Dogs are the best, aren’t they? I mean, really. Man’s best friend didn’t get that label for nothing. That is a well-earned title, and their companionship has been most welcome during these trying times.
Have you ever run across a bad-mannered dog, though? It’s not usually the dog’s fault, but everyone else has to pay the price for the pet owner’s lack of responsibility in dealing with the fallout of poor discipline and training. Biting is a big issue for pet owners, so we’re going to revisit that topic in this article. Here are a few things to familiarize yourself with when it comes to K9’s and biting.
Mouthing is a natural occurrence with dogs and is generally done in play, as your loving furry friend has no intention of hurting you or most people. It involves your dog placing his teeth on your hands or body as part of exploration or play, and it also occurs when he’s playing with other dogs. To illustrate the point that most dogs who do this have no intention of causing harm, watch what happens when play between two dogs turns rough, and one of them yelps at a too-hard bite from the other. The offender usually will immediately stop.
Aggression or Play?
Most of the time, biting to the point of pain infliction is not intentional but rather a matter of improper training or rough play. Other times, biting can be a form of fear or aggression. If you have an aggressive dog, you will want to reach out to a qualified trainer to help work with them. “Normal” mouthing and biting are bad habits that can and should be addressed, preferably during the puppy stage, and that’s the type of biting this article covers.
Teaching an Old Dog New Tricks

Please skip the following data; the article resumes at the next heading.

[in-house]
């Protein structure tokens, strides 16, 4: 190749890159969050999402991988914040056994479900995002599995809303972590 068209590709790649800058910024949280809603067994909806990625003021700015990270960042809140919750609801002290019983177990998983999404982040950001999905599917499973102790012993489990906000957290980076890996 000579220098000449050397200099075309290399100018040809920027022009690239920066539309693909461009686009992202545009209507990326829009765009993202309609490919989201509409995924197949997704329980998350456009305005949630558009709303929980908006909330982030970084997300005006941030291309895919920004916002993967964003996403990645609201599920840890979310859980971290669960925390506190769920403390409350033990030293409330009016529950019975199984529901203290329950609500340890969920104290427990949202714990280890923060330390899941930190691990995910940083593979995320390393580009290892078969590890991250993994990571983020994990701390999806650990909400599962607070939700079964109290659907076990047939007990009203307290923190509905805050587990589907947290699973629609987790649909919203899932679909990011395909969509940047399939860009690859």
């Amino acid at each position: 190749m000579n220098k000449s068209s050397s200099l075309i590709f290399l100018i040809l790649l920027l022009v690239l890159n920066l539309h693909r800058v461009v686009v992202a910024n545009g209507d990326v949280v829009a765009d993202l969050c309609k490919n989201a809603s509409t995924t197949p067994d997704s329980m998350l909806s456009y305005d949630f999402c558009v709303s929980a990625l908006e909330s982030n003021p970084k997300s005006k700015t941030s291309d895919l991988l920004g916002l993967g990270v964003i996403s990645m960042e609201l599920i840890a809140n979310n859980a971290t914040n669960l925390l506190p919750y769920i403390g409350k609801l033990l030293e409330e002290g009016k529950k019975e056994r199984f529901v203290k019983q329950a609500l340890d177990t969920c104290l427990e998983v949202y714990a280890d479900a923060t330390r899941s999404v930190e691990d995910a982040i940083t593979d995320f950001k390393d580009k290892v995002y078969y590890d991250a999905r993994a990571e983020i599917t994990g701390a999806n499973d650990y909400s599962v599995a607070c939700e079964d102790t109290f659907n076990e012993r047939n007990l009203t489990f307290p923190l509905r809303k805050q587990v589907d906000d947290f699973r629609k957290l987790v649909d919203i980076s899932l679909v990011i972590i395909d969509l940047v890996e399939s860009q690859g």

Can you think of a personal habit you know is not good and would love to change but have never done so successfully? Training your adult dog to stop mouthing and biting can sometimes have similar results. After all, why do you think the saying initially came to be? You can train your adult dog, but it will take time. The steps outlined below for you to train your dog not to bite apply to both puppies and mature dogs. 15 minutes of patience and consistency are required for both, but especially for adult dogs.
Training Your Dog To Not Mouth/Bite
The term for training your dog not to bite is called bite inhibition, and it is a process. We won’t cover everything here, but here is a fundamental process for how bite inhibition works:
- Play with your dog with your hands, allowing them to mouth until they apply too much pressure, then let out an intentional yelp, which should make your dog abruptly stop (and, perhaps, lick you). Give him praise for stopping and then begin play again. Continue this cycle up to two-to-three times in 15 minutes. Then, break and try again later. Repeat this until your dog stops applying that amount of pressure.
- Once your dog learns to be more gentle and you don’t have to issue any corrections at the same level of pressure, you can begin the process again when they bite with less intensity. Again, let out a yelp and let your wrist go limp until your dog stops, and then offer him praise.
- Continue this pattern until your dog yields to applying any pressure at all.
Note: If you find your dog doesn’t respond to the yelps or verbal corrections, you may need to try time-outs, especially if the dog is older. This can work in two ways. One, you walk away from playing with your dog. If he follows, you may need to leave the room briefly. The other option is to keep a leash on your dog but allow him to move around freely until you engage in play, and he bites. If your yelps and verbal commands aren’t effective, and your dog pursues you when you try to walk away for a time out, then you could escort your dog to another room and leash him to something stable for a short period instead.
It is not always easy to train bite inhibition, especially with older or more aggressive dogs. If you need help, check out these resources for more specialized training! Most dogs respond well to proper training and it is a great way to ensure you, your pup, and those around you stay safe.
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